1992 - Detachment Marines with CMC Carl Mundy - Berlin

Marine Corps Commandant Carl Mundy was a plain spoken man who had the respect of those Marine who served under him. He was neither politically correct nor the sort to expect Marines to be. After he left the Corps, he headed the USO and has passed away less than a year after his beloved wife Linda did.

The career of Commandant Carl Mundy

Here is a short history of Commandant Carl Mundy, via the United States Marine Corps History Division.

General Carl E. Mundy, Jr., 30th Commandant of the Marine Corps, was born in Atlanta, Georgia on 16 July 1935 and enlisted in the Marine Corps Reserve and enrolled in the Platoon Leaders Class Program in December 1953. He served in the 38th Special Infantry Company, Montgomery, Alabama and rose to the grade of sergeant. He was commissioned a second lieutenant in June 1957 following his graduation from Auburn University.

An infantry officer, his early assignments included duties as a company officer, 2d Marine Division, Camp Lejeune, North Carolina; Executive Officer of the Marine Detachments aboard the aircraft carrier USS Tarawa (CVS-40) and the guided missile cruiser USS Little Rock (CLG-4); an instructor at The Basic School, Quantico, Virginia; and duty as an Officer Selection Officer in Raleigh, North Carolina.

During the Vietnam War, General Mundy served first as Operations Officer, and then, Executive Officer of the 3d Battalion, 26th Marines, 3d Marine Division. He later was assigned to the staff of the commanding general of the III MAF, for duty as an intelligence officer. In January 1968, he was assigned as Aide-de-Camp to the Assistant Commandant of the Marine Corps.

He transferred to Quantico in July 1969, and upon completion of the Command and Staff College in June 1970, was assigned as Inspector-Instructor, 4th Air-Naval Gunfire Liaison Company, Miami, Florida.

From 1973 until 1974, General Mundy commanded the 2d Battalion, 4th Marines, 3d Marine Division, on Okinawa, before returning for a brief assignment on the staff of the commanding general at Quantico. Following a year at the Naval War College, Newport, Rhode Island, 1976-77, he returned to Headquarters Marine Corps, for duty as Head, Western Region Branch, in the Plans and Policies Department, and subsequently, as Deputy Director, Prepositioning Plans and Programs Group.

He returned to the 2d Marine Division in August 1980, for duty as Assistant Chief of Staff for Intelligence, with collateral duties as Chief of Staff of the 6th Marine Amphibious Brigade Headquarters Nucleus. In March 1981, he was reassigned to command the 2d Marine Regiment, with additional operational command duties as Commanding Officer first of the 38th, and subsequently, the 36th Marine Amphibious Units.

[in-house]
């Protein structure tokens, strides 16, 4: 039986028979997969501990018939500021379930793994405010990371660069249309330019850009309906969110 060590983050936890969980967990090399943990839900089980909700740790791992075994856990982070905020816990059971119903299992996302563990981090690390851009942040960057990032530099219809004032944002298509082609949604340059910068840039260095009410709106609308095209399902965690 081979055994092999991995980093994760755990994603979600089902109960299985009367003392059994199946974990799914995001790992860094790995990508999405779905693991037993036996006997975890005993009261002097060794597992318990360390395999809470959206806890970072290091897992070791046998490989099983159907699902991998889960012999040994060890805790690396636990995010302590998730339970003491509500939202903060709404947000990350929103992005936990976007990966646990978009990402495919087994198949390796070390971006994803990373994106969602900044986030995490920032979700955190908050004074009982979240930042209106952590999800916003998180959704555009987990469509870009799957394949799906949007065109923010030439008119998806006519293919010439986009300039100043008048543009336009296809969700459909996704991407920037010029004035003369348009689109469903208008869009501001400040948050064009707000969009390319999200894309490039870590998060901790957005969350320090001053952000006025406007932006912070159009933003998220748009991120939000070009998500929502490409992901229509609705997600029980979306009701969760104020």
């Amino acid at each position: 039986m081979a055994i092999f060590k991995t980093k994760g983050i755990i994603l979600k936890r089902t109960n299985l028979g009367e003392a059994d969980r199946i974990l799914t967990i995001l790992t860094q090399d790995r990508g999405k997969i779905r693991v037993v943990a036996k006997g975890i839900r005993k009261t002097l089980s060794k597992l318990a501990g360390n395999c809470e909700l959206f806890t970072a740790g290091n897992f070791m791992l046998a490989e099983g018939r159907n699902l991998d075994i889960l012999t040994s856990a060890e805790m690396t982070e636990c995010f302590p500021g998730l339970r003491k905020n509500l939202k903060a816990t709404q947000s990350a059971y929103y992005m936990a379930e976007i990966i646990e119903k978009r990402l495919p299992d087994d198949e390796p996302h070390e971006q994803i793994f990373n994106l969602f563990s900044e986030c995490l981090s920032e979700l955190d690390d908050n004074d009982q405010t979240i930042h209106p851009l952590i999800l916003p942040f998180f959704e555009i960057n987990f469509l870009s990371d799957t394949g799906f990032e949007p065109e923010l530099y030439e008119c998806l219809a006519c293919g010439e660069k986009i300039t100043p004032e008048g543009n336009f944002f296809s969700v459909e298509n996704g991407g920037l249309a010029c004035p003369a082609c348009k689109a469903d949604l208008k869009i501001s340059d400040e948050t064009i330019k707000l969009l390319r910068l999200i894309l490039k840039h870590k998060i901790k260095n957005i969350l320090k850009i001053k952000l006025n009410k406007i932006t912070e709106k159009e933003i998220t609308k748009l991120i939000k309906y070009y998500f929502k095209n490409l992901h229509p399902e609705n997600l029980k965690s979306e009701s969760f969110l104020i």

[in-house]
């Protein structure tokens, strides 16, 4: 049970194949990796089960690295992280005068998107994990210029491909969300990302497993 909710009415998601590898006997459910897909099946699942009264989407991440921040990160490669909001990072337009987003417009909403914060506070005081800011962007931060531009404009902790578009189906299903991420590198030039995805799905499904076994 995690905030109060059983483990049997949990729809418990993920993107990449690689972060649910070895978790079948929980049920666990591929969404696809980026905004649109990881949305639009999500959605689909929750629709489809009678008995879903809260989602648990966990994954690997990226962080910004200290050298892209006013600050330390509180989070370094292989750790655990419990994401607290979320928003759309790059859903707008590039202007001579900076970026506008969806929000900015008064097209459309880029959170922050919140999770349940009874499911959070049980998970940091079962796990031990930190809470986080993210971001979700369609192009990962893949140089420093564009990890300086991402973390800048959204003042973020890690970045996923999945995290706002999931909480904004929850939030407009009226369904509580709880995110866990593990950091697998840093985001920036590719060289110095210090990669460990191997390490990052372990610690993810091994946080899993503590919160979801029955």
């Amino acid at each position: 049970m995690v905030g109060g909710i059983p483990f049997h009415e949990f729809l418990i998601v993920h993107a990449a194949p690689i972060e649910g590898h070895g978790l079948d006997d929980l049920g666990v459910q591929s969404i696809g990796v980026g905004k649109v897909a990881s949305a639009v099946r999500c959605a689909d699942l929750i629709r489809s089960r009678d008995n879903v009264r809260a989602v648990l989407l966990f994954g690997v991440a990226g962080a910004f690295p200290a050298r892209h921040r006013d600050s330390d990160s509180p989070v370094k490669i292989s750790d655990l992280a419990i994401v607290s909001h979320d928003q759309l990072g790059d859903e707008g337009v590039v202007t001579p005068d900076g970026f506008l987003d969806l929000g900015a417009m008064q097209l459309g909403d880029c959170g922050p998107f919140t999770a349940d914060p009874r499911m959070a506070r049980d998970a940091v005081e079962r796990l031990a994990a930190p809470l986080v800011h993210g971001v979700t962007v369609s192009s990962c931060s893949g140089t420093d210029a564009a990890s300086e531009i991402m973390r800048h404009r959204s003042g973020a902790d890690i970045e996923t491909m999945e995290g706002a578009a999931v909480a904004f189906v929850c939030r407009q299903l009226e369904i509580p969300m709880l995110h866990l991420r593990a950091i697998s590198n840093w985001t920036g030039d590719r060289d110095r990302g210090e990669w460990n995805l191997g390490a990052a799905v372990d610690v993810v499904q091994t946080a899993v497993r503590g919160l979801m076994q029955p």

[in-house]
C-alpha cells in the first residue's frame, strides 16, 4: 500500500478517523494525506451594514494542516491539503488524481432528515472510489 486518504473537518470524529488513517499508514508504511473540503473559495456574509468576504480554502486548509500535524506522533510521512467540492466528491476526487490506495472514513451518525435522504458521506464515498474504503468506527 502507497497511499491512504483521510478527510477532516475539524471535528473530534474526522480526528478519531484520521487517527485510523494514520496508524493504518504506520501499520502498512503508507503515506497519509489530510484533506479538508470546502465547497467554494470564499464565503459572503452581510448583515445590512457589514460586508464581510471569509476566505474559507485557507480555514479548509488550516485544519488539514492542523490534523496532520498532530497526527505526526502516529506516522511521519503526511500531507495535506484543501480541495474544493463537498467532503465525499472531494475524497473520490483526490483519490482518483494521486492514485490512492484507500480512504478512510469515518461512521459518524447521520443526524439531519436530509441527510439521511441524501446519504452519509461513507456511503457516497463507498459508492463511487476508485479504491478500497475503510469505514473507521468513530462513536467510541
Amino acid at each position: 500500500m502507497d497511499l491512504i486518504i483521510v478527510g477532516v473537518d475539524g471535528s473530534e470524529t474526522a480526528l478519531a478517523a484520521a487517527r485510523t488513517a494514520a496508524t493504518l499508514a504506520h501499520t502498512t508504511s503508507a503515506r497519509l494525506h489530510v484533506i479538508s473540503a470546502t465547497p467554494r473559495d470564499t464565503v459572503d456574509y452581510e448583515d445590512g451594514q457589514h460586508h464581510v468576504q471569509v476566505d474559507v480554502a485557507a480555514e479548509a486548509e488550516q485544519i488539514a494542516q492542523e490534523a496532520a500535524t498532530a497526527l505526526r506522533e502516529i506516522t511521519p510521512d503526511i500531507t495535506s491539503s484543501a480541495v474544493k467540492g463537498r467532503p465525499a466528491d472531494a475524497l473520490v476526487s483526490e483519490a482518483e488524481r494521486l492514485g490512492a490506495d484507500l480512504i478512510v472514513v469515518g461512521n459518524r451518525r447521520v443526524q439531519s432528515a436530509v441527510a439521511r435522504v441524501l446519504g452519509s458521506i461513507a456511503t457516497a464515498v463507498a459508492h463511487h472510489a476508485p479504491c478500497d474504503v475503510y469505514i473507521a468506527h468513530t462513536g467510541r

While serving as Commanding Officer of the 2d Marine Regiment he was selected for promotion to brigadier general and was advanced to that grade on 30 April 1982, and assigned duty as the Director, Personnel Procurement Division at Headquarters Marine Corps. In June 1984, he was assigned as the Commanding General, Landing Force Training Command, Atlantic/Commanding General, 4th Marine Amphibious Brigade, in Norfolk, Virginia.

Following advancement to major general in April 1986, he served as Director of Operations, Headquarters, U.S. Marine Corps. He was advanced to lieutenant general in March 1988, serving as Deputy Chief of Staff for Plans, Policies and Operations, Headquarters, U.S. Marine Corps, and Marine Corps Operations Deputy to the Joint Chiefs; Commanding General, Fleet Marine Force Atlantic, II Marine Expeditionary Force, and Fleet Marine Forces Europe.
General Mundy was promoted to general on 1 July 1991, assuming office as the 30th Commandant. He was faced with the requirements of restructuring the Marine Corps to meet post-Cold War force reductions.

General Mundy was noted for his emphasis on “people issues” and core values of honor, courage, and commitment. During his tenure, “From the Sea” became the Navy-Marine Corps joint strategic concept, wherein the Navy and Marine Corps reoriented doctrinal focus toward littoral warfare.

He retired to Alexandria, Virginia, on 30 June 1995.

His United States decorations include the Defense Distinguished Service Medal and the Distinguished Service Medals of the Army, Navy, Air Force, and Coast Guard, the Legion of Merit, the Bronze Star Medal, the Purple Heart Medal, and two Navy Commendation Medals. His foreign decorations include the Vietnamese Cross of Gallantry, the Colombian Distinguished Service Medal, the Spanish Grand Cross of Naval Merit, the French Legion of Honor, Grade of Commander, the Argentinean Grand Cross, the Royal Norwegian Order of Merit, Grand Cross, and the Netherlands Medal of Merit.

Commandant Carl Mundy is survived by two sons and one daughter. One of his sons, Carl, is a Brigadier General and commanding officer of 1st Marine Expeditionary Brigade.

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